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Manifold Absolute Barometric Pressure Sensor testing

By on December 12, 2017
manifold barometric sensor fix










A couple of days ago I got a mission how to test a MAP ( Baro ) sensor from a car. The MAP sensor is converting the engine vacuum – Manifold Absolute Pressure into an electric signal and that signal is delivered to the car ECU for future processing. Here is the picture about the MAP I had to test:

manifold barometric sensor


So, everything is written on the label of the sensor. It will be simple to test.  Hmmm… yes and no.

Here is a small testing process step s list:

  1. Checking if the unit get a good GND.
  2. Checking if the unit get a good 5V reference voltage from the ECU.
  3. Checking the output signal.

I must to test the sensor on my service bench, without the access to the car.

So I did this:

  1. Checked if the unit is shorted out with my DMM between GND and 5V pin.
  2. Applied 5V through my lab power source.
  3. Applied a rubber tube to the middle hole where the sensor senses the pressure/vacuum.
  4. Applied vacuum with my vacuum solder gun (of course I disconnected the heating element before.)

When I measured the voltage between GND and the OUT (middle) pin I got a voltage around 2.3V.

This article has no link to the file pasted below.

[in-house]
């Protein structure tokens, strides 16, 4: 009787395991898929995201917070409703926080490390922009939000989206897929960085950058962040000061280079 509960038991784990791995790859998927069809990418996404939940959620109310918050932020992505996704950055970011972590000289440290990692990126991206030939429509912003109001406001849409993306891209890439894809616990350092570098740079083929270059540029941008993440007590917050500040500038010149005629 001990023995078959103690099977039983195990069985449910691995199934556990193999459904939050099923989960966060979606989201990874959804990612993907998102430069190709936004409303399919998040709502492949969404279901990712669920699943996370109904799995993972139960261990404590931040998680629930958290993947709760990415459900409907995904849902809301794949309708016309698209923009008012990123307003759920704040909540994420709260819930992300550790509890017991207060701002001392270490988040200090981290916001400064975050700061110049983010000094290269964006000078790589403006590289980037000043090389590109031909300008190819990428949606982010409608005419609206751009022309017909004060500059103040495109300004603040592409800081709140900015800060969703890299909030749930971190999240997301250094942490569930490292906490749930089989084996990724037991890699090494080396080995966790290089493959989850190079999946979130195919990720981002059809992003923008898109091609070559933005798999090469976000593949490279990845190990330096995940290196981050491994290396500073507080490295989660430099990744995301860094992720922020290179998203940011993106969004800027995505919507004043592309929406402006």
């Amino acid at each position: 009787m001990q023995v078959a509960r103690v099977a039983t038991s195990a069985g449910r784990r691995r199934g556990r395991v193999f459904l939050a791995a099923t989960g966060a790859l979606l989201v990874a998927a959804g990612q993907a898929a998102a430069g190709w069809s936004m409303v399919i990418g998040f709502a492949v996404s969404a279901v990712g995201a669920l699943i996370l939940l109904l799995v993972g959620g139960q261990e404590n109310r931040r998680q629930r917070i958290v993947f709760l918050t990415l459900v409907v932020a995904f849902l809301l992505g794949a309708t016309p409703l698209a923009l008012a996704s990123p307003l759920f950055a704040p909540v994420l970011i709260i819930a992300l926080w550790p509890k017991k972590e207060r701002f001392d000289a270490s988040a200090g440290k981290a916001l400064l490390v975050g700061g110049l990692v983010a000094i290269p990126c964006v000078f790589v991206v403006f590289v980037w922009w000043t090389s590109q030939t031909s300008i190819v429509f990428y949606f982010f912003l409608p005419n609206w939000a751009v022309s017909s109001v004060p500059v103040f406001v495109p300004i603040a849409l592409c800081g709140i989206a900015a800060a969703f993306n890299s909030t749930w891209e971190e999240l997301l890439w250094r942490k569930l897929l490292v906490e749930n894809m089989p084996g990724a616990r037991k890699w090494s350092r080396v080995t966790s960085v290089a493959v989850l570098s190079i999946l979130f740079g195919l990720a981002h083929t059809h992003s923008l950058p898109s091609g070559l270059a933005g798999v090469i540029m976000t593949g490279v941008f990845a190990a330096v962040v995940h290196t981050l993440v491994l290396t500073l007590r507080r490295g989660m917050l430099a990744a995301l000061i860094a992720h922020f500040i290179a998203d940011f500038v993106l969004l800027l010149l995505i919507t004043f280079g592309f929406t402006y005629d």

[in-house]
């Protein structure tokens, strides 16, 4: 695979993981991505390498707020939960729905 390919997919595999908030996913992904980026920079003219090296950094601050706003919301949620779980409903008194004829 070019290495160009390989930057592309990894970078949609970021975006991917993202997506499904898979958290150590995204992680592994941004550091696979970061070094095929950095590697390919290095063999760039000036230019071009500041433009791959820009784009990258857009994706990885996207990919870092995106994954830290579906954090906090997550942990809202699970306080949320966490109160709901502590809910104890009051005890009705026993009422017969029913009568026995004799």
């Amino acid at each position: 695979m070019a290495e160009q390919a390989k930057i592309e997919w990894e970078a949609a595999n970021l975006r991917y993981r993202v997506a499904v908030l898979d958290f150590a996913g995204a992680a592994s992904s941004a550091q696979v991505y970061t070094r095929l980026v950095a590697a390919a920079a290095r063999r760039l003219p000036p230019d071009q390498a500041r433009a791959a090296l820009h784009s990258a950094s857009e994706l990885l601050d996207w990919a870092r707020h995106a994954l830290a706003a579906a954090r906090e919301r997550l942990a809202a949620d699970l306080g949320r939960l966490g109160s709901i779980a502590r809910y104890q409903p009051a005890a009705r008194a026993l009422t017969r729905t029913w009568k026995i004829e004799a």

That was almost enough for me to make the decision does this sensor is bad according the datasheet of measurement which is the next picture:

manifold barometric sensor repair

According on the table, between the B pin which is the middle pin on the sensor and GND should be a voltage around 4.9V when the sensor is powered on but the engine is not running. That means my simulation, actually is the sensor powered on my bench, through my lab power source.

This is the condition of ignition on. I should have a reading around 4.9V but I have only around 2V.  That means the sensor is faulty.


This voltage can be far out of specification if it would be tested on different altitude what is not mentioned in the data sheet, but I think the sea level should be taken in calculation too. If this test would be done 2-3km higher than sea level the reading would be much different. So be warned about this phenomenon. The next test what I done was the applying vacuum to the middle hole and check the voltage on DMM.

repair car manifold barometric sensor

As the vacuum rise the voltage dropped and vice versa. That means the sensor is actually reacting to the pressure change but for some reason it stuck on half the way, looks like it is somehow blocked.

Maybe oil is entered inside and makes some trouble or some dust or mix of that two, who knows.

One thing is certain, this sensor is faulty and the DTC ( Diagnostic Trouble Code ) P1105 was triggered actually because of the non accurate sensor, what was later reported to me also.

I hope you enjoy this tutorial and will save lot of repair time.



This article was prepared for you by Christian Robert Adzic from Novi Knezevac-Serbia.

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  1. doraiswamy SR

    December 12, 2017 at 12:00 pm

    but what was the initial nature of fault / issue of the car for which you suspected the sensor?